A lumbar discectomy is an invasive surgical procedure performed in a hospital to remove herniated spinal disc material that is pressing on a nerve root. A study published in the medical journal Spine reported that people undergoing procedures as in-patients were experiencing an 85% increase in complications, such as infection from wounds, than those who opted for outpatient surgeries.
Using the National Surgical Quality Improvement Program (NSQIP) database, University of Iowa’s Andrew J. Pugely, MD, led this research study that included a review of the records of over 4,000 lumbar discectomy patients. An analysis of the data showed that in-hospital surgery patients were more apt to acquire infections or to need additional surgery afterward the initial procedure than outpatient patients.
The minimally invasive procedures performed on an outpatient basis, such as those performed at the Spine Institute Northwest in Bothell, WA, are safer for patients. Dr. Solomon Kamson, MD, PhD, notes that these less invasive types of surgery result in far fewer complications for patients. Dr. Kamson relates the following information on this groundbreaking research study for patients and for potential surgical candidates to learn more about its in-patient lumbar discectomy findings.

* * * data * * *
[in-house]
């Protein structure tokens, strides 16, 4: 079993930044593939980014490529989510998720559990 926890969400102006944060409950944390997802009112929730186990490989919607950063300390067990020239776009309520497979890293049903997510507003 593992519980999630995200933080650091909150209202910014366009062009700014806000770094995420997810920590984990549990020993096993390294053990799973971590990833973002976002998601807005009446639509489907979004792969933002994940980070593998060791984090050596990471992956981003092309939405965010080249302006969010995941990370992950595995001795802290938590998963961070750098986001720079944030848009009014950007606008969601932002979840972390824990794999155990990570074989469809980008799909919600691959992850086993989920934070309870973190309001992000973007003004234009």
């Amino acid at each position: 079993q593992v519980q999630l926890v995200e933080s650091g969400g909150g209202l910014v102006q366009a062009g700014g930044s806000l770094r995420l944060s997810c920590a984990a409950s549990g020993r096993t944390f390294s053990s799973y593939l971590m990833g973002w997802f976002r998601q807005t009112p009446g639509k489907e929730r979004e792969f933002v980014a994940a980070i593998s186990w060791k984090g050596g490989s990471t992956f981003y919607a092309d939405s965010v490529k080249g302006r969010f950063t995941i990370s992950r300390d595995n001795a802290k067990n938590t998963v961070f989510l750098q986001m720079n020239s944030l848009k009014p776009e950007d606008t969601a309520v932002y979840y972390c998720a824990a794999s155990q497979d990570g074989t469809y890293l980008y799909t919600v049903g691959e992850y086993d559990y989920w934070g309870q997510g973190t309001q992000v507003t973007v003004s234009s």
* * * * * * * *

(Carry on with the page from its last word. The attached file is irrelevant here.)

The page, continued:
About the NSQIP: This quality assurance program was developed in 2005 by the American College of Surgeons to study and improve surgical outcomes. Close to 500 hospitals in the US take part in the NSQIP database.
Number of cases reviewed in the study: The cases studied of patients who went through a lumbar discectomy procedure between the years 2005 and 2019 numbered 4,310.
What the study examined: The research team looked at the number of short-term complications and the risk factors for complications in a 30-day period following a single-level lumbar discectomy. Risk factors such as age, diabetes, past wound infections, blood transfusions, length of operating time, and other components were taken into consideration.
The study’s findings: Of the 4,310 lumbar discectomy cases studied, 2,658 (or 2/3 of them) were performed on an inpatient basis. These patients experienced a 6.5% complication rate. Those who had outpatient discectomies (1,652 of them) had just a 3.5% complication rate. Dr. Kamson notes this lowered risk of complication when the discectomy is performed in an outpatient setting.
Conclusions: The study’s conclusions state that having outpatient lumbar discectomy results in a lowered rate of possible overall complications than for those who are treated in a hospital setting. For appropriate candidates, outpatient lumbar discectomy surgery should be considered.
Dr. Solomon Kamson, MD, PhD, agrees wholeheartedly with the philosophy of the Spine Institute Northwest: less is better. Dr. Kamson is committed to utilizing the least invasive techniques and treatments to better help patients ease their pain and recover more fully and rapidly. Call the Spine Institute Northwest offices today at (208) 496-0630 to learn more about lumbar discectomy and how Dr. Sol Kamson can assist you. Our patient advocates will be happy to schedule an appointment for you.